Phase II clinical trials revealed that the lymphocyte-depleting humanized monoclonal antibody alemtuzumab (Campath-1H) is highly effective in the treatment of early relapsing-remitting multiple sclerosis. However, 30% of patients develop autoimmunity months to years after pulsed exposure to alemtuzumab, usually targeting the thyroid gland and, more rarely, blood components. In this study, we show that autoimmunity arose in those patients with greater T cell apoptosis and cell cycling in response to alemtuzumab-induced lymphocyte depletion, a phenomenon that is driven by higher levels of IL-21. Before treatment, patients who went on to develop secondary autoimmunity had more than 2-fold greater levels of serum IL-21than the non-autoimmune group. We suggest that serum IL-21 may, therefore, serve as a biomarker for the risk of developing autoimmunity months to years after alemtuzumab treatment. This has implications for counseling those patients with multiple sclerosis who are considering lymphocyte-depleting therapy with alemtuzumab. Finally, we demonstrate through genotyping that IL-21 expression is genetically predetermined. We propose that, by driving cycles of T cell expansion and apoptosis to excess, IL-21 increases the stochastic opportunities for T cells to encounter self antigen and, hence, for autoimmunity.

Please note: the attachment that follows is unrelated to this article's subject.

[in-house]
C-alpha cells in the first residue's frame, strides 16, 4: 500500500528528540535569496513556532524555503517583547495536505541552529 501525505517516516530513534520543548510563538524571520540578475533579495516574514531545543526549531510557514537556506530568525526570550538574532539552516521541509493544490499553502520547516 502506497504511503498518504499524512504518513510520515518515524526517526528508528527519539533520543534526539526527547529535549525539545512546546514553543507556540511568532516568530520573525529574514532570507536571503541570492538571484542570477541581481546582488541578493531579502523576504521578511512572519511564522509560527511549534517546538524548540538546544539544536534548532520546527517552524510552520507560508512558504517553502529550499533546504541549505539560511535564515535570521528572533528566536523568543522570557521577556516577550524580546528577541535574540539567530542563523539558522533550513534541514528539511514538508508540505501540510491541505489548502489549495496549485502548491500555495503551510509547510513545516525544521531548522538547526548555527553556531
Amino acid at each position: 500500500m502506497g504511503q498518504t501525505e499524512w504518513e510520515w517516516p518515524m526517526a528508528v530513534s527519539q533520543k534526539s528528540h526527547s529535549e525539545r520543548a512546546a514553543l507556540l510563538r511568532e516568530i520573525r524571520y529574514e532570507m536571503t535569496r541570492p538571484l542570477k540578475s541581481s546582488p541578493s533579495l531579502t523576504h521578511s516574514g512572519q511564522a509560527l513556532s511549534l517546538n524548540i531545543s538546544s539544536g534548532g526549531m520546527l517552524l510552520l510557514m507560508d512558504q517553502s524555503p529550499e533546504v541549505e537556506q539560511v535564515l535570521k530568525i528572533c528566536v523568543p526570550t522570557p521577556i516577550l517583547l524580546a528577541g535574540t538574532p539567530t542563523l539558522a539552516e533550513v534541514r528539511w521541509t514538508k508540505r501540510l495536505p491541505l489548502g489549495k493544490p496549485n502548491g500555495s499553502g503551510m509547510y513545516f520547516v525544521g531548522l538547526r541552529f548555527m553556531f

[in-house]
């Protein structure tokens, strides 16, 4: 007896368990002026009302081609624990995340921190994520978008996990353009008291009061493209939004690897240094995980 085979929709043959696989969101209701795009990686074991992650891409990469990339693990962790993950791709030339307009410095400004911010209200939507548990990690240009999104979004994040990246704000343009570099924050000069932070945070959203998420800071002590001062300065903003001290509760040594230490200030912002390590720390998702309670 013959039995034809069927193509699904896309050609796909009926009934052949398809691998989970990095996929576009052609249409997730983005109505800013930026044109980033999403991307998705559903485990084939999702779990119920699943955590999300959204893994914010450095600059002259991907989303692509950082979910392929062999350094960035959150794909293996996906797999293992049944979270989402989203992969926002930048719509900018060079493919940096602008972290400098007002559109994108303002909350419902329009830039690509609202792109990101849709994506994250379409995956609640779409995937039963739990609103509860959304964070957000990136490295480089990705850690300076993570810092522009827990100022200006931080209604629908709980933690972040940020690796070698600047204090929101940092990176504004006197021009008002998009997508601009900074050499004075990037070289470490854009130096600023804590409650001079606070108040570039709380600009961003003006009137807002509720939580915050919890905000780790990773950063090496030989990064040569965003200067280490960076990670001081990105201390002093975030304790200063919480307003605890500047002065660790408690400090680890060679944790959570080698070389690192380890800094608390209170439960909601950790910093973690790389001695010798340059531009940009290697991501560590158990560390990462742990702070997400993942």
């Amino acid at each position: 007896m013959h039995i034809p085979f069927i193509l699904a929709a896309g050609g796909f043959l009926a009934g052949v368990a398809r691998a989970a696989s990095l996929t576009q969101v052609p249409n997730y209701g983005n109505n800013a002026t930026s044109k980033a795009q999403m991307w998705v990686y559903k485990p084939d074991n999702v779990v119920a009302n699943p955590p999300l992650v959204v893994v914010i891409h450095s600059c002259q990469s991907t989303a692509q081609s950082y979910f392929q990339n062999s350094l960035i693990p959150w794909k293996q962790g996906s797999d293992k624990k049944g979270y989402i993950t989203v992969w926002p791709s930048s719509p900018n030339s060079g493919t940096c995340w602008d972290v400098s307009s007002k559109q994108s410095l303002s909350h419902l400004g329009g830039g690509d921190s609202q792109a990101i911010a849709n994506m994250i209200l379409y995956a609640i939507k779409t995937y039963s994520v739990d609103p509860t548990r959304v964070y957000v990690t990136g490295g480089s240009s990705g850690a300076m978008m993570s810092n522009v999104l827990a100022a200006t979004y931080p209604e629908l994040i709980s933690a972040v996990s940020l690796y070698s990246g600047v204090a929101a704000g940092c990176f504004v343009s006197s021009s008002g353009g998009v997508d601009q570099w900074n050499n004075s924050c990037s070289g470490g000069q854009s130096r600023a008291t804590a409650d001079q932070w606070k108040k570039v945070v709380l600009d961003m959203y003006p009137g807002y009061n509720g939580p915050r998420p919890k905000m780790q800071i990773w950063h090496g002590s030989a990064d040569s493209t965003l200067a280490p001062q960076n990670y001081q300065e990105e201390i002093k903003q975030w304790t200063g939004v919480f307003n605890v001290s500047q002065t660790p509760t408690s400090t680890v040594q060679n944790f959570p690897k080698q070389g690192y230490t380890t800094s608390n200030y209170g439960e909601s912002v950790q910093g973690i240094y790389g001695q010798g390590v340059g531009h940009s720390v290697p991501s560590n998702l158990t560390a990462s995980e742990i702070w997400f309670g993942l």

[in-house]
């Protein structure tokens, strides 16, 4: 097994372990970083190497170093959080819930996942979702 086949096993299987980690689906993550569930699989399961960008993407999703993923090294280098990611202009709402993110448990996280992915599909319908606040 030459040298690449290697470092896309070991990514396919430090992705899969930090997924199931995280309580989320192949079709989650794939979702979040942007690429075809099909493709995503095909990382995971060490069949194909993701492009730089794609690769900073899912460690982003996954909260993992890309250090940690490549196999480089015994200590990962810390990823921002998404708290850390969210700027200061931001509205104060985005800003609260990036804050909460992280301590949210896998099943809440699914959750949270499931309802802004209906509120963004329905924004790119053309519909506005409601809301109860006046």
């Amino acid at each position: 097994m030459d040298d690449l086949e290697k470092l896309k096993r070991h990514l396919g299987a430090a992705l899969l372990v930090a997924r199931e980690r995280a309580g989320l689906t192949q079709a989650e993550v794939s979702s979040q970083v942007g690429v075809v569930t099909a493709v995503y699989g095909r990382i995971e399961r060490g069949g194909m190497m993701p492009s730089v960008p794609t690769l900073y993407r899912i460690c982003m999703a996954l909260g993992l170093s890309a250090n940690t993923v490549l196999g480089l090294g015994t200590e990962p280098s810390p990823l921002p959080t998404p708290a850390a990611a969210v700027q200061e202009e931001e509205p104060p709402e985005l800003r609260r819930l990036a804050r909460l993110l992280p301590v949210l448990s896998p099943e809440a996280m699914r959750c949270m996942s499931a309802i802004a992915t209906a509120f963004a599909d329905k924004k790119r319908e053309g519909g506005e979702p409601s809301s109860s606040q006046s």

Azzopardi L, Thompson SA, Harding KE, Cossburn M, Robertson N, Compston A, Coles AJ, Jones JL. Predicting autoimmunity after alemtuzumab treatment of multiple sclerosis. J Neurol Neurosurg Psychiatry:: 10.1136/jnnp-2013-307042. [Epub ahead of print]
OBJECTIVE:We have previously shown that autoimmunity following alemtuzumab treatment of multiple sclerosis can be predicted by high baseline serum interleukin IL-21 (IL-21), as measured using a now ‘redundant’ enzyme linked immunosorbent assay (ELISA). Here we ask whether currently available ELISAs have similar prognostic value.
DESIGN:Serum IL-21 from 141 individuals with relapsing remitting multiple sclerosis was measured using the now ‘redundant’ IL-21 ELISA and five further currently available kits. All patients had been treated with alemtuzumab; 61/141 had developed secondary autoimmunity.
RESULTS:The ‘redundant kit’, and one current kit, confirmed higher baseline serum IL-21 in patients with autoimmunity (542 pg/mL vs. 222 pg/mL and 53.1 pg/mL vs. 9.3 pg/mL respectively) and showed positive correlation. However, only the ‘redundant’ kit had predictive utility.
CONCLUSIONS: Currently available IL-21 ELISA kits should not be used to counsel individuals with multiple sclerosis considering treatment with alemtuzumab.
The risk of Lemtrada is that is going to cause (a) neutralizing antibodies that can stop it working and (b) unwanted and sometimes life-threatening (if not detected quick enough) autoimmunities. This occurs in 20-40% of MSers within a few years of treatment. The docs at Cambridge have been investigating this and have ways to stop the neutralising antibodies and have found a marker they think shows your risk of developing autoimmunity. This type of study has not been reported of the phase III trials….With a large sample one could have seen if this had mileage as a pre screen to mitigate risk…
One would think that people early in disease have most to gain, but may not take the risk. But those with disability may be be more willing to take the risk……but will it work. The manufacturer could I guess work this out in relation to say ability to induce NEDA and prior disease duration.